“We will soon have a large logistics operator (ship-owner) in Setúbal, which will change the profile of the port,” announced Lídia Sequeira, president of the Port of Lisbon Administration (APL), SA, and the Ports of Setúbal and Sesimbra (APSS), SA, during a debate on port administration held last week at the 4th International Conference on Maritime Engineering and Technology (Martech) and the 15th Conference on Maritime Engineering and Technology organized by Instituto Superior Técnico ( IST) and the Order of Engineers.
Without giving the operator’s name, Lídia Sequeira made this reference in response to a moderator’s question about the challenges facing the national ports, adding that Portugal should “stop thinking about localized logistics operators, to think about the country and the national ports as a large global logistics platform”. According to Lídia Sequeira, “ports must be a segment of the global logistics platform”, for which “we have to attract the world’s largest logistics operators”. José Luís Cacho, president of the Administration of Ports of Sines and Algarve (APS), also in the panel, seconded the opinion of Lídia Sequeira. “Since about the year 2000, ports have evolved in such a way that they have made a great qualitative leap to the present day. Today we look at ports as large logistics platforms, integrated into an entire value chain, as a node within that chain. And that has a lot to do with the fact that the owners, who 10 or 15 years ago were pure and tough shipowners, are now also terminal operators,” he said.
At the national level, this has led to changes in the functioning of ports, notably with the entry of a major global operator in Sines, such as PSA, and now with Yilport in the port of Leixões, Lisbon and Setúbal. Keeping each port has its identity, José Luís Cacho understands that we should look at the national ports from the perspective of its integration in the Iberian Peninsula and admits that we will see the Iberian Peninsula, in turn, increasingly integrated into a global plan, where it will have a growing function as a gateway into Europe.
The president of the APL and APSS also recalled that in the port of Setúbal several challenges are being faced, related to the dredging of the bar channel and the north channel, with €25 million of financing port administration without recourse to credit and with the support of European funds. On the port of Sines, José Luís Cacho mentioned the great challenges for the new container terminal Vasco da Gama, for the construction (in the phase of environmental impact study), a tender will be launched later this year, and the expansion of Terminal XXI , within the framework of the Strategy for Enhancing the Competitiveness of National Ports, launched by the Government in 2016.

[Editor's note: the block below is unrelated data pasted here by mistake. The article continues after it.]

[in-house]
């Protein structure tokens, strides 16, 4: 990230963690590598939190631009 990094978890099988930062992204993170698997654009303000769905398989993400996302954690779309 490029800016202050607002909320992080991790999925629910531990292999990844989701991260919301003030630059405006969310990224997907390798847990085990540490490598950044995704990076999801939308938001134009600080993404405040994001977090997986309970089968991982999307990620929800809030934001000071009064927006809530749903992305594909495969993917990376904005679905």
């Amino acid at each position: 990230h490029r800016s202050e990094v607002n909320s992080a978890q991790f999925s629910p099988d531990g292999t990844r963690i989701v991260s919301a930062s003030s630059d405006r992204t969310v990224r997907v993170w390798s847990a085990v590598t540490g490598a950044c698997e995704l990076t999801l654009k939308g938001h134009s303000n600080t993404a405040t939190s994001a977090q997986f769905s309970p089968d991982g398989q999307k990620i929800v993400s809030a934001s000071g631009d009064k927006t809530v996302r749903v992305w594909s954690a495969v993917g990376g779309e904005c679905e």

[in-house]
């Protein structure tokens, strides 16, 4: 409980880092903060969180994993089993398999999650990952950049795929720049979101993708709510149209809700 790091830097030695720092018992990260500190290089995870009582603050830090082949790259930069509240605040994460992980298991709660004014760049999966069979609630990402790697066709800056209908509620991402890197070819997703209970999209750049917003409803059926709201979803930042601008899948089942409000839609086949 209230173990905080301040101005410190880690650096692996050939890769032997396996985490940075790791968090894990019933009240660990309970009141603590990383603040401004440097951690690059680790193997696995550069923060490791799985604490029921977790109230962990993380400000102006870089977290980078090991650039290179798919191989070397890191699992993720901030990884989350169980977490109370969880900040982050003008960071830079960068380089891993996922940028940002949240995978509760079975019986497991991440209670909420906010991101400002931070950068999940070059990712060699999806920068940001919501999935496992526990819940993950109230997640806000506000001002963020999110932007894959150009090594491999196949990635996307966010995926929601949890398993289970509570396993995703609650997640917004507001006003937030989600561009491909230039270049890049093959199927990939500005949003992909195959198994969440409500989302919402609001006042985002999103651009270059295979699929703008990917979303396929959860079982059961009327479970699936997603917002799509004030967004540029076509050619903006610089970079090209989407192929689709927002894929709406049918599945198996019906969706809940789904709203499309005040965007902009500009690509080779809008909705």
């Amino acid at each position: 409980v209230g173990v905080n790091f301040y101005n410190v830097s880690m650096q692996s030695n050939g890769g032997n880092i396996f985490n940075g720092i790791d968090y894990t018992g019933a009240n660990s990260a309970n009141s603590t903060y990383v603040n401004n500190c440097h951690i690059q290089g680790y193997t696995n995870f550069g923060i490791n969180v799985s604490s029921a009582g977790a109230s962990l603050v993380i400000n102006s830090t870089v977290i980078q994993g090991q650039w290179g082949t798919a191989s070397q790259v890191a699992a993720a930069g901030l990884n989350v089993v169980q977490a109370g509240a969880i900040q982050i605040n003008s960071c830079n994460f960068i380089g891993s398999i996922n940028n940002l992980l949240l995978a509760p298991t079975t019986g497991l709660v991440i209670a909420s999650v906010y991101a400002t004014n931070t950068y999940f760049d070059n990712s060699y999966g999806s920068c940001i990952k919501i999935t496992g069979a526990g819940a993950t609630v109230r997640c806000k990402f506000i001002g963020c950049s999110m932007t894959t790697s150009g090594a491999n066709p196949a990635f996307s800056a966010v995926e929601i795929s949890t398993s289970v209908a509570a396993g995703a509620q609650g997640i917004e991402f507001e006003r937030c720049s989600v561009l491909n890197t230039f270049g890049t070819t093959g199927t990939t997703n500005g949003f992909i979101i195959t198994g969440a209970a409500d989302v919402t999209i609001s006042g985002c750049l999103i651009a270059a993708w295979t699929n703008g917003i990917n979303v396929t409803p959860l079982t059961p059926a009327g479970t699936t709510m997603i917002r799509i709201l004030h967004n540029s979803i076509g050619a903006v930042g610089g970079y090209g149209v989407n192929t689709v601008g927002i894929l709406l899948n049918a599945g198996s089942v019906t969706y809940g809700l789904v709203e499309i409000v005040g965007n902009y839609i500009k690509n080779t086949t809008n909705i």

Also present in the panel was Joaquim Gonçalves, member of the Douro, Leixões and Viana do Castelo Ports Administration (APDL) with the port of Viana do Castelo and the port of Viana do Castelo, who admitted that the main objective of its administration is to improve accessibility in the ports of Leixões and Viana do Castelo, following the trend for the growth of vessels, “which is a concern of all ports”, as well as reduce some deficiencies in the Via Navegável do Douro.
He admitted that the port of Leixões, without a large margin for expansion, is a port conditioned by the growth of the ships, which is why it is preparing the extension of the outer breakwater, which will allow access to cargo ships 300 metres long, 40 metres of mouth and 13.5 metres of draft, which means with capacity for about 5,000 TEU. Something that worries the community of micro-companies linked to the surf of the beach of Matosinhos and to which the mayors is sensitive. Concerns that the APDL will have to deal with, particularly in terms of institutional communication, said Joaquim Gonçalves, because some of the concerns will not be right.
Another challenge of the port of Leixões is the use of the soil within the port area. According to him, it is being negotiated with Docapesca the possibility of this company to transfer part of its activity outside the port perimeter, keeping inside only the minimum necessary for its operation. “This is an ongoing issue with Docapesca,” said the APDL member.